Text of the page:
I am abducted to some place where nothing is familiar but the rattle of cutlery. Days of drifting in and out of sleep uncertain of reality, evaporate all my past experience. There is only a vague present that slowly grows into a new familiarity. The volunteer in the floral dress doesn’t bother me again. I look on at the occasional quiet bustle of overworked nurses as if through thick glass. Attention is silent, cursory and efficient. I make no trouble, cause no disturbance and demand nothing. I lie behind an invisible barrier, impenetrable from either side, for an immeasurable time.
I am allowed to spit, and the dose is repeated. ‘It will make your throat feel better,’ assures a strange cheerful voice. Will it? A plump hand pats my head and moves away. Did I manage to be good? Have I heard that voice before from one of the change-daily faces? It spoke to me as if I was real. It is a tiny ration of comfort that steadies me enough to hold the next revolting mouthful and bubble through it until I am allowed to spit.
I wake one day to find that a wonderful tree has appeared in the dim distance at the end of the ward. Nurses hang beautiful coloured things on it that gleam and shine and sparkle. Each day, I watch the tree, waiting for a small movement of air to set the decorations glinting. ‘Christmas’ is coming, I hear. The word has a familiar ring that awakens hopefulness and a tinge of excitement.
Father Christmas arrives and stands smiling and waving beside the beautiful tree, dressed all in red. Out of his bag he draws unimaginably wonderful toys! They’re real! I watch in awe as he hands them to the nurses who bring them round to one cot after another. Even for me there is a present! And a smile!
My breath comes fast and my eyes can hardly take in the sheer beauty of what I see. Lying in a box covered with cellophane is a tiny china tea set, all complete. I am too overwhelmed to even touch the four little cups tucked into cardboard slots at each corner, each with its matching saucer and plate. In the centre of the box lie a real teapot, milk jug and sugar basin with a lid, fitted into shaped holes. Every piece sports an identical posy of minute, delicate pink and blue flowers.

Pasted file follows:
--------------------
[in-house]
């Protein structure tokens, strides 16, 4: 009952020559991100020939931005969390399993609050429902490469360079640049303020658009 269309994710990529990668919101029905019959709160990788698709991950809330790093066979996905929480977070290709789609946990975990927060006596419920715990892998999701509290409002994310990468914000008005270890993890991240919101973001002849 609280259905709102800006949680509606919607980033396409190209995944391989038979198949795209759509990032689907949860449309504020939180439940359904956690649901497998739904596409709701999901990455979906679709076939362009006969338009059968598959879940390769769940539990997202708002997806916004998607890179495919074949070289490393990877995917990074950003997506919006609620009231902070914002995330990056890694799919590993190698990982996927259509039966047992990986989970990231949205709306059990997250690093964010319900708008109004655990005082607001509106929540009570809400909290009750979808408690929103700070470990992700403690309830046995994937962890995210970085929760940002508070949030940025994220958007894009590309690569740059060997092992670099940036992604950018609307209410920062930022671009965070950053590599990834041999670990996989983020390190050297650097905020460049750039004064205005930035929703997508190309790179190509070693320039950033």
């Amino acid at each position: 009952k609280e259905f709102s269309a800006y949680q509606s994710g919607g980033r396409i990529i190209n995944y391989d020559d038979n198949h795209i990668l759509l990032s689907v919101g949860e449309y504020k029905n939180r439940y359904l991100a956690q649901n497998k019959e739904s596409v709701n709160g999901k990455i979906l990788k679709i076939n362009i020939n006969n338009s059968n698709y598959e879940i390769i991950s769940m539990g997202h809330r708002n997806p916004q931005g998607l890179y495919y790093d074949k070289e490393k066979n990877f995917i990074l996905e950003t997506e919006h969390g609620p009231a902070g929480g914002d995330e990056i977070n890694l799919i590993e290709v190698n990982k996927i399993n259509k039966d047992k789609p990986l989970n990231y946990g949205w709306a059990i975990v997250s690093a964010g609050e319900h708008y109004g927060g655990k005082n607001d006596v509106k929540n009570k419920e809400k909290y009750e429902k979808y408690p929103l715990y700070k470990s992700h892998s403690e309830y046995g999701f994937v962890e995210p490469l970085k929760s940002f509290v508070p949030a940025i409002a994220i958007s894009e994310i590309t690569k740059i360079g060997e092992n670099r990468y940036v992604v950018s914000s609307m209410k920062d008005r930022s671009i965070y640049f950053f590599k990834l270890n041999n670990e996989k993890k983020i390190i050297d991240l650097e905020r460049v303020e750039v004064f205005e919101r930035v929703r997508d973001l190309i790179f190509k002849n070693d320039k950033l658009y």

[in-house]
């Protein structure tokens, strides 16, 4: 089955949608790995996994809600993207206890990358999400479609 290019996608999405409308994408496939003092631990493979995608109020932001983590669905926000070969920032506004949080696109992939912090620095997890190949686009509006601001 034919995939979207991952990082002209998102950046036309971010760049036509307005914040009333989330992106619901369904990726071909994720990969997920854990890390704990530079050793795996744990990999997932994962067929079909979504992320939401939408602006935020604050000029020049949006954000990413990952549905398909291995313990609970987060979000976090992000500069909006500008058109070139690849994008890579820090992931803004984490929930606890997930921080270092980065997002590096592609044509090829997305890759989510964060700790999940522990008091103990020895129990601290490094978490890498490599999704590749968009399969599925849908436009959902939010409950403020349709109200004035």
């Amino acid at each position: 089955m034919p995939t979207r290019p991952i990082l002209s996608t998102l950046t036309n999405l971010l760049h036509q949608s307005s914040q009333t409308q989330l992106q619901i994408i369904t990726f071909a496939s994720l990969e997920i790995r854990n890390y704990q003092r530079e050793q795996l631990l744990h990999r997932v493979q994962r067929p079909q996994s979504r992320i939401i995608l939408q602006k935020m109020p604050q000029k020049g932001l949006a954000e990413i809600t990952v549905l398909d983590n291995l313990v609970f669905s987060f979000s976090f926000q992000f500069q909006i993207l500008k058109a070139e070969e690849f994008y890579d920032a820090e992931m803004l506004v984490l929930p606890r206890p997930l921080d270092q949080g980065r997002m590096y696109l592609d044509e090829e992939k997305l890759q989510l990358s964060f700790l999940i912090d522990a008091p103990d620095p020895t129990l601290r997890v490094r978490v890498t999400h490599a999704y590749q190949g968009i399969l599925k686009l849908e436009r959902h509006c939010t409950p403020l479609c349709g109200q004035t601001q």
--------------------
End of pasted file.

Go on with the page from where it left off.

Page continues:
I sit staring, rendered weak by the glow of delight that animates every cell of my body with joy. A rush of love and gratitude flows through me for grace unmerited has been granted to me. It is really for me, the bad girl! I lift the teapot out of its hole and find flowers on the other side too. Even the hole is magical, with a handle and spout of its own like a teapot ghost. I lift a cup to my lips, blissfully sipping air.
When it is time for us all to sleep off our excitement, there is joy in nestling each cup and saucer in its own place, reuniting the teapot with its ghost-shape and making the set look like a new present again. I am relieved to watch my treasure taken to be stowed out of sight where it will not get broken and soon drift into a deep sleep.
I wake to a new contentment and scramble to my feet to see what is happening. The child in the next cot sits engrossed in some activity of her own. She has plump, rosy cheeks and golden brown hair that falls into curls of its own accord without any bobby pins or rags or long hours of standing while it is brushed around fingers. I watch her longingly. The girl looks up, smiles and extends a fist through the bars. I reach towards her but it is too far. She stands up to lean over the side of the cot. She is taller and can reach further. She speaks! “Do you want a stamp?”